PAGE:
Remember, gratitude isn't paying lip service; it's a matter of the heart. When you see and feel gratitude, you can't describe it. It fills every part of your mind, body, and soul. It's exactly like love—you just know you're feeling it.
Too often when things get rough, the temptation is to just quit. It's a natural human condition to lose faith sometimes. Whether it be in ourselves or in others, it happens—we just want to give up. How often does this happen with our students?
Part of the growth mindset we give our kids can be an attitude striving rather than struggling. That is to say, "advance confidently in the direction of your dreams," as Henry David Thoreau advised.
Why can't it be measured? It's unfair to place a marker on tenacity. What good is it to say "you didn't try hard enough" when we have no way of knowing for sure?
Student life is hard, and so is youth life. We sometimes forget this as adults. For whatever reason, kids will come to school carrying loads that consist of more than just what's in their backpacks. They'll be at 75, 50, 40, even 25 per cent sometimes. Do you know what giving 100 per cent of 25 per cent is? 100 per cent, period.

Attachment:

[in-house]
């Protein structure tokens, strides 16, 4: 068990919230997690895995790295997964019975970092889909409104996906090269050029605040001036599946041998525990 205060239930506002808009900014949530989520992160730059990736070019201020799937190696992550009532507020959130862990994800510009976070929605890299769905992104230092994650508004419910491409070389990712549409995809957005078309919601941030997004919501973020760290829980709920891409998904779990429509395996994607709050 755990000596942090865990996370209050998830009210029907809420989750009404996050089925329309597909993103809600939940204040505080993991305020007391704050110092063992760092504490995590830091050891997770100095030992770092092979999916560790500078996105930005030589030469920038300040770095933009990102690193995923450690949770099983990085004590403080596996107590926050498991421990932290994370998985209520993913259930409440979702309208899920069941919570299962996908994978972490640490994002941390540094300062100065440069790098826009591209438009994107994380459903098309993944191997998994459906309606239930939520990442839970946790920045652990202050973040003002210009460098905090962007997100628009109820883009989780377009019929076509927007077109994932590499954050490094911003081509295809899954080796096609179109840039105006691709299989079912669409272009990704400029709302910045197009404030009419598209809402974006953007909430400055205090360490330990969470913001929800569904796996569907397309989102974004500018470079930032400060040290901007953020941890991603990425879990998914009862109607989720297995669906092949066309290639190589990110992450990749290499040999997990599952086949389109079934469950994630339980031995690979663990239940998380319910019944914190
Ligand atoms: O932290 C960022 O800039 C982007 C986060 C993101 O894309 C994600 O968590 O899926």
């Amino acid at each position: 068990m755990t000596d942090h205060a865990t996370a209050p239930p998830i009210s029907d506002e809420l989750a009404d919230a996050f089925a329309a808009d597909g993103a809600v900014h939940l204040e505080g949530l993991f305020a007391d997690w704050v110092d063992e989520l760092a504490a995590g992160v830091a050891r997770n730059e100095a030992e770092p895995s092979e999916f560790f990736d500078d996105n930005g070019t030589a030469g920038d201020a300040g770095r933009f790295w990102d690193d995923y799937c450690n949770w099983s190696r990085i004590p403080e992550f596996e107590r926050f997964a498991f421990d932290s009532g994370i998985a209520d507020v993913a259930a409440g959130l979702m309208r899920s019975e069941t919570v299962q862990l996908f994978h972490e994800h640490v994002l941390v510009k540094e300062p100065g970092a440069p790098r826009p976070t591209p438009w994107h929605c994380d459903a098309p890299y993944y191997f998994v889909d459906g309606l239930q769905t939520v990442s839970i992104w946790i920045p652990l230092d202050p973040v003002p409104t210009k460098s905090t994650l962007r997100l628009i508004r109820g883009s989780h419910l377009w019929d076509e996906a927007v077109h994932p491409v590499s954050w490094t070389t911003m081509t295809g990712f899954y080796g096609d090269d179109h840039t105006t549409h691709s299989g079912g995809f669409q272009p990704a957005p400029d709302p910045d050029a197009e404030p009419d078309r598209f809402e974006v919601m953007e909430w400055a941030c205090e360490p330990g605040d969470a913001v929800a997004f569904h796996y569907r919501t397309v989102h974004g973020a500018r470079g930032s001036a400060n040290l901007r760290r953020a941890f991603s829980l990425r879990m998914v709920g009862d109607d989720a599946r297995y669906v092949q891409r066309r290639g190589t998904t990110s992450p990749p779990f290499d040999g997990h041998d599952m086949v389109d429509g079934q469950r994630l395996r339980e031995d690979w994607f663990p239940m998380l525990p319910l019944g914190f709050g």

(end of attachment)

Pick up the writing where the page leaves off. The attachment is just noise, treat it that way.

We must encourage our students to give the best of what is in them. We must first accept, though, that it won't always be our version of 100 per cent.
Many things fall under the blanket of self-awareness including understanding, intuition, personality, beliefs, and attitude. Having self-awareness is not a new-age flight of fancy, but rather a starting point to every improvement we make in ourselves.
Understanding our own needs, strengths, and weaknesses help us adapt to change. Regardless of the multiple attributions given to the aphorism "Know Thyself," it's good advice for living well.
Why can't it be measured? Achieving self-awareness is a life study and practice. We will always be discovering new things about ourselves with every trial and every victory we have. Making it an ongoing pursuit can be a part of a student's lifelong learning path.